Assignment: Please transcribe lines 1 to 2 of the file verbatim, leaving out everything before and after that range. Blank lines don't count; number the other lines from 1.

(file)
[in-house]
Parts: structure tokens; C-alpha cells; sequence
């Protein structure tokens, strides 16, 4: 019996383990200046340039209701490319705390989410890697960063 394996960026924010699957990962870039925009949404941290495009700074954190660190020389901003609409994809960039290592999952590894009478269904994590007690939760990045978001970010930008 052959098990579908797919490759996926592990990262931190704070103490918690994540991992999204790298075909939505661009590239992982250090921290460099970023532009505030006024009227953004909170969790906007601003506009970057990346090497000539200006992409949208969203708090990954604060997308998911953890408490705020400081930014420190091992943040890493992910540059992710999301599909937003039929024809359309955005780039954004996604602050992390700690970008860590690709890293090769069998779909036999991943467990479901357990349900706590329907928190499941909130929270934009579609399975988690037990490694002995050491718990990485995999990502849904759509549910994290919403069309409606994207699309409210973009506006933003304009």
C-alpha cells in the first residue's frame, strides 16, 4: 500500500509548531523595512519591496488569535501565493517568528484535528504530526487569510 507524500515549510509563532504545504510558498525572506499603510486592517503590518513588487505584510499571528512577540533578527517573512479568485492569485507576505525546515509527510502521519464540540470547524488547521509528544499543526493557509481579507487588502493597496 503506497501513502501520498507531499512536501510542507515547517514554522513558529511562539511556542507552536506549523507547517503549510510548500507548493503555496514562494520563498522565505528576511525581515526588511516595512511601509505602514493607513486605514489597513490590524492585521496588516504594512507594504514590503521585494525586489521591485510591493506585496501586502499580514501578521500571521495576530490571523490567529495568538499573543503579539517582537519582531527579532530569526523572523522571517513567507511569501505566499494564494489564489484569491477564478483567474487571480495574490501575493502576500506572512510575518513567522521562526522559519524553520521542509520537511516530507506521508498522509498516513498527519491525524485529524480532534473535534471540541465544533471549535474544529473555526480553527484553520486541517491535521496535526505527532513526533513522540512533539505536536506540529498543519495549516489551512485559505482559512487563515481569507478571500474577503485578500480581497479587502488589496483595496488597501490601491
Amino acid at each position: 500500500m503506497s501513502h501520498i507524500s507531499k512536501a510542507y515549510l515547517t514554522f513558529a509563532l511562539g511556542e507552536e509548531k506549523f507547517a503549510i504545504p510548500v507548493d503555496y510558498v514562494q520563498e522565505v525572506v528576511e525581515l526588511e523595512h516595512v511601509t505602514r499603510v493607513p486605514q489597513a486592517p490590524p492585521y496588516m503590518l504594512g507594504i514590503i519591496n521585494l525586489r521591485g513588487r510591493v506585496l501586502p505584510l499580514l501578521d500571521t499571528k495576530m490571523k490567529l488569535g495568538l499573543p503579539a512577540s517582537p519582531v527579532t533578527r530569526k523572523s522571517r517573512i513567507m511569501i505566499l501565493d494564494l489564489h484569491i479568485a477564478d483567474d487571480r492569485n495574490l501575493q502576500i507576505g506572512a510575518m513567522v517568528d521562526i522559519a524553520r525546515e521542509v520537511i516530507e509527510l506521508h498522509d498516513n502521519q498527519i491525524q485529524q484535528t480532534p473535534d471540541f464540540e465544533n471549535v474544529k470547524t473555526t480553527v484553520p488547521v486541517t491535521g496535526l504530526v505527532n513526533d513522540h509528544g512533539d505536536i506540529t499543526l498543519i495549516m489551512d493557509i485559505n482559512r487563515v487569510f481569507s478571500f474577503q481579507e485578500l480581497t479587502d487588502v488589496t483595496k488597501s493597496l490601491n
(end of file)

[in-house]
Parts: structure tokens; C-alpha cells; sequence